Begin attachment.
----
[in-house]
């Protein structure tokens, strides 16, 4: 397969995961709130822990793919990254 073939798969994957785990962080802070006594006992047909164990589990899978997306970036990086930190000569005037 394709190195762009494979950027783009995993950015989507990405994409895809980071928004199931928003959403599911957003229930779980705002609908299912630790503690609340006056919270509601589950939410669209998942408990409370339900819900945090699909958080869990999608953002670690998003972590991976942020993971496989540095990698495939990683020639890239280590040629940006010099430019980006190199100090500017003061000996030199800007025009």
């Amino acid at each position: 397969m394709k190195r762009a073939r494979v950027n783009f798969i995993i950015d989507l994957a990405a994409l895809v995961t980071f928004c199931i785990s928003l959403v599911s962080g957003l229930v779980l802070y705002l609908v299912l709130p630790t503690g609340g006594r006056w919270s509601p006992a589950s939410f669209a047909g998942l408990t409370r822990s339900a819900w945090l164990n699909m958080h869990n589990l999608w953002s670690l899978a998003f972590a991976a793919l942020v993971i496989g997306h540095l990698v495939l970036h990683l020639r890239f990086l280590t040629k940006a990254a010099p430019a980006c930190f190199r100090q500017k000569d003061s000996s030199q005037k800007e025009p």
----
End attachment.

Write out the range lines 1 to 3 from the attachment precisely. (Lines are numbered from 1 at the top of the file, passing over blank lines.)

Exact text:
[in-house]
């Protein structure tokens, strides 16, 4: 397969995961709130822990793919990254 073939798969994957785990962080802070006594006992047909164990589990899978997306970036990086930190000569005037 394709190195762009494979950027783009995993950015989507990405994409895809980071928004199931928003959403599911957003229930779980705002609908299912630790503690609340006056919270509601589950939410669209998942408990409370339900819900945090699909958080869990999608953002670690998003972590991976942020993971496989540095990698495939990683020639890239280590040629940006010099430019980006190199100090500017003061000996030199800007025009």
């Amino acid at each position: 397969m394709k190195r762009a073939r494979v950027n783009f798969i995993i950015d989507l994957a990405a994409l895809v995961t980071f928004c199931i785990s928003l959403v599911s962080g957003l229930v779980l802070y705002l609908v299912l709130p630790t503690g609340g006594r006056w919270s509601p006992a589950s939410f669209a047909g998942l408990t409370r822990s339900a819900w945090l164990n699909m958080h869990n589990l999608w953002s670690l899978a998003f972590a991976a793919l942020v993971i496989g997306h540095l990698v495939l970036h990683l020639r890239f990086l280590t040629k940006a990254a010099p430019a980006c930190f190199r100090q500017k000569d003061s000996s030199q005037k800007e025009p």